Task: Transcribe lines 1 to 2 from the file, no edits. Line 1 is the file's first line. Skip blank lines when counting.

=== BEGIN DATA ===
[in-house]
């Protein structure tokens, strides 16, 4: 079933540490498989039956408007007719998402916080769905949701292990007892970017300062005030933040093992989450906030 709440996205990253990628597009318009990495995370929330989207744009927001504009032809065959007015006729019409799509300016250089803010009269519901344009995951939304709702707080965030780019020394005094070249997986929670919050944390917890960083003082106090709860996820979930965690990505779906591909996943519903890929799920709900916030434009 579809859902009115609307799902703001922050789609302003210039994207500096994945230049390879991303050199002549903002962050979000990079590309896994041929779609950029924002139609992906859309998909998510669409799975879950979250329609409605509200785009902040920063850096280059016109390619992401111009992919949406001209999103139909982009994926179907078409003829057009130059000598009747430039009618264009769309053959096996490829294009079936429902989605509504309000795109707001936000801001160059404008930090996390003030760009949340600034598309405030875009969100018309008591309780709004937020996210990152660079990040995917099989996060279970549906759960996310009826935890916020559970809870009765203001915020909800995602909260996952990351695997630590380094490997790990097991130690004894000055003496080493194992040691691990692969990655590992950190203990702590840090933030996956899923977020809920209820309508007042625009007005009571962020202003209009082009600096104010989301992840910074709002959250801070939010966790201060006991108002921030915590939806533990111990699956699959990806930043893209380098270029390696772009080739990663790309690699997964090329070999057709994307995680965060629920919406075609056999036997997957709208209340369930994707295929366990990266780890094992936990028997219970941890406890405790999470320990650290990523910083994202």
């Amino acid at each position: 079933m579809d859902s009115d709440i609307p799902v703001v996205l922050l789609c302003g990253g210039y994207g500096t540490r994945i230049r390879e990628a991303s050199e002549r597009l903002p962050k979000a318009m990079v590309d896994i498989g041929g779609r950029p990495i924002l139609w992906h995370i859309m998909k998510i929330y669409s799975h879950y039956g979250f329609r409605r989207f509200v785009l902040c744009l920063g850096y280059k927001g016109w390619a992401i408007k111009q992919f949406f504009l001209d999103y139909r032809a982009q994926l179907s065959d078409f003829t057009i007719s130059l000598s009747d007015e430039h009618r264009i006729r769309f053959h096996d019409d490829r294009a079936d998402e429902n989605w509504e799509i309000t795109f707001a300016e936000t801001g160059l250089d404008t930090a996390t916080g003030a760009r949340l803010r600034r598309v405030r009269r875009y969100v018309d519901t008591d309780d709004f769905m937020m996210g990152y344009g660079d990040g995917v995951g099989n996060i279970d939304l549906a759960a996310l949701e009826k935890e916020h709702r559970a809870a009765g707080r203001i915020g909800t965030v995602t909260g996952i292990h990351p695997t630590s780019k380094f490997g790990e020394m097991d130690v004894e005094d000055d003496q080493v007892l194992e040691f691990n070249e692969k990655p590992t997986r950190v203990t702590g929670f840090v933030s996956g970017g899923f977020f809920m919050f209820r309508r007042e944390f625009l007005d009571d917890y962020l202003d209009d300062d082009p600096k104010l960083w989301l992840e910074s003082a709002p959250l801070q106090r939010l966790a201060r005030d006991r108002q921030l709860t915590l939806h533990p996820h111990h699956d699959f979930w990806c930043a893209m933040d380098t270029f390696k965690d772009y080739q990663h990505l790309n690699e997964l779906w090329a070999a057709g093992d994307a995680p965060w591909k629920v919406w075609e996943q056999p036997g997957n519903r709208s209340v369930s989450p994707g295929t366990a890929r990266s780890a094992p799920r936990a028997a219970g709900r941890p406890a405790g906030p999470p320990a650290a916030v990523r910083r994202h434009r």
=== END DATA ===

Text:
[in-house]
């Protein structure tokens, strides 16, 4: 079933540490498989039956408007007719998402916080769905949701292990007892970017300062005030933040093992989450906030 709440996205990253990628597009318009990495995370929330989207744009927001504009032809065959007015006729019409799509300016250089803010009269519901344009995951939304709702707080965030780019020394005094070249997986929670919050944390917890960083003082106090709860996820979930965690990505779906591909996943519903890929799920709900916030434009 579809859902009115609307799902703001922050789609302003210039994207500096994945230049390879991303050199002549903002962050979000990079590309896994041929779609950029924002139609992906859309998909998510669409799975879950979250329609409605509200785009902040920063850096280059016109390619992401111009992919949406001209999103139909982009994926179907078409003829057009130059000598009747430039009618264009769309053959096996490829294009079936429902989605509504309000795109707001936000801001160059404008930090996390003030760009949340600034598309405030875009969100018309008591309780709004937020996210990152660079990040995917099989996060279970549906759960996310009826935890916020559970809870009765203001915020909800995602909260996952990351695997630590380094490997790990097991130690004894000055003496080493194992040691691990692969990655590992950190203990702590840090933030996956899923977020809920209820309508007042625009007005009571962020202003209009082009600096104010989301992840910074709002959250801070939010966790201060006991108002921030915590939806533990111990699956699959990806930043893209380098270029390696772009080739990663790309690699997964090329070999057709994307995680965060629920919406075609056999036997997957709208209340369930994707295929366990990266780890094992936990028997219970941890406890405790999470320990650290990523910083994202």